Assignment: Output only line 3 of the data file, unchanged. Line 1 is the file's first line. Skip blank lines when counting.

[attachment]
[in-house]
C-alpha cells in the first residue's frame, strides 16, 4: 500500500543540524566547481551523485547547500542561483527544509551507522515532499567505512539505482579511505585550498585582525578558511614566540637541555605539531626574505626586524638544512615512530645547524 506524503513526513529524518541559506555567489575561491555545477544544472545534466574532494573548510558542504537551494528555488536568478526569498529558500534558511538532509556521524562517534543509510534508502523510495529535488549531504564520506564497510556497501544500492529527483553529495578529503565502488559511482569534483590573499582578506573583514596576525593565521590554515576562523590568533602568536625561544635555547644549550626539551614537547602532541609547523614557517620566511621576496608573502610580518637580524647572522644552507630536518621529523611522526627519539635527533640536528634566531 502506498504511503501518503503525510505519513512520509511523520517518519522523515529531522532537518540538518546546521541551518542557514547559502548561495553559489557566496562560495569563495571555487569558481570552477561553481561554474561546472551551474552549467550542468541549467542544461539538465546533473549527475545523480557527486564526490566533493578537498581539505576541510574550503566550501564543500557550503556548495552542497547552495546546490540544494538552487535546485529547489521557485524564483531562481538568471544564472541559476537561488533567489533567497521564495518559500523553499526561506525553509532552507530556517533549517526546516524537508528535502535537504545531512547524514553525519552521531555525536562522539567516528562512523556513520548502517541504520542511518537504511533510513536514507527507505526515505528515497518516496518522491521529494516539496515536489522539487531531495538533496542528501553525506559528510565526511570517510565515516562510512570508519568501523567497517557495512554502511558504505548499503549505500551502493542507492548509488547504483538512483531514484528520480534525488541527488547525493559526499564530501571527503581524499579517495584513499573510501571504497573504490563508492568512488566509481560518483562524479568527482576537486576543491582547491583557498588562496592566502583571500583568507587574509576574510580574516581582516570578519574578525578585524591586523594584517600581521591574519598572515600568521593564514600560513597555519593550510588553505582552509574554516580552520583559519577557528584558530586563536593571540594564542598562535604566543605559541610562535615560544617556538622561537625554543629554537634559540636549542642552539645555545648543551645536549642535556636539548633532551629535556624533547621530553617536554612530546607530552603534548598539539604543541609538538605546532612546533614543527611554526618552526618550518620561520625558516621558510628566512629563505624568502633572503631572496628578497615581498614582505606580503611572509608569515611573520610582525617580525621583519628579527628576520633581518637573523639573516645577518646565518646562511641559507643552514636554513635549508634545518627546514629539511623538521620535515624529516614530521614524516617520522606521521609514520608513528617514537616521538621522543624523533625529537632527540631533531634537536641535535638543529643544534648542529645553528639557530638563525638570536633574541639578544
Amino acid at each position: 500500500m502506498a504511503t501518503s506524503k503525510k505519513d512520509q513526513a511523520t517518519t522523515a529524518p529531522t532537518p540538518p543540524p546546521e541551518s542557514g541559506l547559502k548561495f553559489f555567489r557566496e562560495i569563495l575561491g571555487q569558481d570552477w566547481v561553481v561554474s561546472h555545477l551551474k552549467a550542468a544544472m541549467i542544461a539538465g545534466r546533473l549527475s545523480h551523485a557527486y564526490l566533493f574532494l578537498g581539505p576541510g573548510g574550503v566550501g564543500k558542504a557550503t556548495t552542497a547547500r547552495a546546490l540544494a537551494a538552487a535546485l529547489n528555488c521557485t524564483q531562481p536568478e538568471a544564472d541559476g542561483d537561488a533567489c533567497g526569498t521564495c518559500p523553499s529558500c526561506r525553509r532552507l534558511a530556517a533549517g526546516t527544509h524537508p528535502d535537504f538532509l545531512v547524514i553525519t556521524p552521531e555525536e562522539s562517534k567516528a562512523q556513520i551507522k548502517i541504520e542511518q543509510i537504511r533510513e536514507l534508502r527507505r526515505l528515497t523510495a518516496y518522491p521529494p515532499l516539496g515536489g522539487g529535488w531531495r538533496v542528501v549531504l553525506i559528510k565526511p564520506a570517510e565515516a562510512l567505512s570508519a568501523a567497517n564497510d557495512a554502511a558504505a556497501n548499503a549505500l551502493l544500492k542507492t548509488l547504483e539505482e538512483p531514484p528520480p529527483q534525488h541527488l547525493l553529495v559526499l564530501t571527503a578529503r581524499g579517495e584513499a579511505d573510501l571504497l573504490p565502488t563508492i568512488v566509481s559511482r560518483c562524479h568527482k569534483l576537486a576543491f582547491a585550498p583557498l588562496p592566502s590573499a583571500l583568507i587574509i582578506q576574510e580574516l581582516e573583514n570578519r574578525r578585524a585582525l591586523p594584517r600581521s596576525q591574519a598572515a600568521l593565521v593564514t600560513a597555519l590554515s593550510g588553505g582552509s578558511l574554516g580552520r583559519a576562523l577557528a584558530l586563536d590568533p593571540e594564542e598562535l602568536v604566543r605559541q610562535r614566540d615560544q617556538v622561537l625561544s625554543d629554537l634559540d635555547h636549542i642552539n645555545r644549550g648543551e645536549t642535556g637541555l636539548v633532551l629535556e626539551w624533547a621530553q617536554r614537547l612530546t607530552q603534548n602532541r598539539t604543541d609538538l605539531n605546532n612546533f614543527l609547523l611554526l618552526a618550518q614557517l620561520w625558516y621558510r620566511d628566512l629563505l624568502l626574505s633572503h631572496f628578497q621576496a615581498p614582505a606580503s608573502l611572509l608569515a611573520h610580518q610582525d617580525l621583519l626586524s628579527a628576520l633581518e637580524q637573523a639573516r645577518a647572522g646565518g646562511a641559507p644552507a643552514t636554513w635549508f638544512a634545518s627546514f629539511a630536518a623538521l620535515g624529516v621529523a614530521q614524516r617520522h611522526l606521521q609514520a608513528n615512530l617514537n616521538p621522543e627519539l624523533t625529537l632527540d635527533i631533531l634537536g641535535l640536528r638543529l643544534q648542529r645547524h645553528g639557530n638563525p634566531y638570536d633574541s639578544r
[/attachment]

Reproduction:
Amino acid at each position: 500500500m502506498a504511503t501518503s506524503k503525510k505519513d512520509q513526513a511523520t517518519t522523515a529524518p529531522t532537518p540538518p543540524p546546521e541551518s542557514g541559506l547559502k548561495f553559489f555567489r557566496e562560495i569563495l575561491g571555487q569558481d570552477w566547481v561553481v561554474s561546472h555545477l551551474k552549467a550542468a544544472m541549467i542544461a539538465g545534466r546533473l549527475s545523480h551523485a557527486y564526490l566533493f574532494l578537498g581539505p576541510g573548510g574550503v566550501g564543500k558542504a557550503t556548495t552542497a547547500r547552495a546546490l540544494a537551494a538552487a535546485l529547489n528555488c521557485t524564483q531562481p536568478e538568471a544564472d541559476g542561483d537561488a533567489c533567497g526569498t521564495c518559500p523553499s529558500c526561506r525553509r532552507l534558511a530556517a533549517g526546516t527544509h524537508p528535502d535537504f538532509l545531512v547524514i553525519t556521524p552521531e555525536e562522539s562517534k567516528a562512523q556513520i551507522k548502517i541504520e542511518q543509510i537504511r533510513e536514507l534508502r527507505r526515505l528515497t523510495a518516496y518522491p521529494p515532499l516539496g515536489g522539487g529535488w531531495r538533496v542528501v549531504l553525506i559528510k565526511p564520506a570517510e565515516a562510512l567505512s570508519a568501523a567497517n564497510d557495512a554502511a558504505a556497501n548499503a549505500l551502493l544500492k542507492t548509488l547504483e539505482e538512483p531514484p528520480p529527483q534525488h541527488l547525493l553529495v559526499l564530501t571527503a578529503r581524499g579517495e584513499a579511505d573510501l571504497l573504490p565502488t563508492i568512488v566509481s559511482r560518483c562524479h568527482k569534483l576537486a576543491f582547491a585550498p583557498l588562496p592566502s590573499a583571500l583568507i587574509i582578506q576574510e580574516l581582516e573583514n570578519r574578525r578585524a585582525l591586523p594584517r600581521s596576525q591574519a598572515a600568521l593565521v593564514t600560513a597555519l590554515s593550510g588553505g582552509s578558511l574554516g580552520r583559519a576562523l577557528a584558530l586563536d590568533p593571540e594564542e598562535l602568536v604566543r605559541q610562535r614566540d615560544q617556538v622561537l625561544s625554543d629554537l634559540d635555547h636549542i642552539n645555545r644549550g648543551e645536549t642535556g637541555l636539548v633532551l629535556e626539551w624533547a621530553q617536554r614537547l612530546t607530552q603534548n602532541r598539539t604543541d609538538l605539531n605546532n612546533f614543527l609547523l611554526l618552526a618550518q614557517l620561520w625558516y621558510r620566511d628566512l629563505l624568502l626574505s633572503h631572496f628578497q621576496a615581498p614582505a606580503s608573502l611572509l608569515a611573520h610580518q610582525d617580525l621583519l626586524s628579527a628576520l633581518e637580524q637573523a639573516r645577518a647572522g646565518g646562511a641559507p644552507a643552514t636554513w635549508f638544512a634545518s627546514f629539511a630536518a623538521l620535515g624529516v621529523a614530521q614524516r617520522h611522526l606521521q609514520a608513528n615512530l617514537n616521538p621522543e627519539l624523533t625529537l632527540d635527533i631533531l634537536g641535535l640536528r638543529l643544534q648542529r645547524h645553528g639557530n638563525p634566531y638570536d633574541s639578544r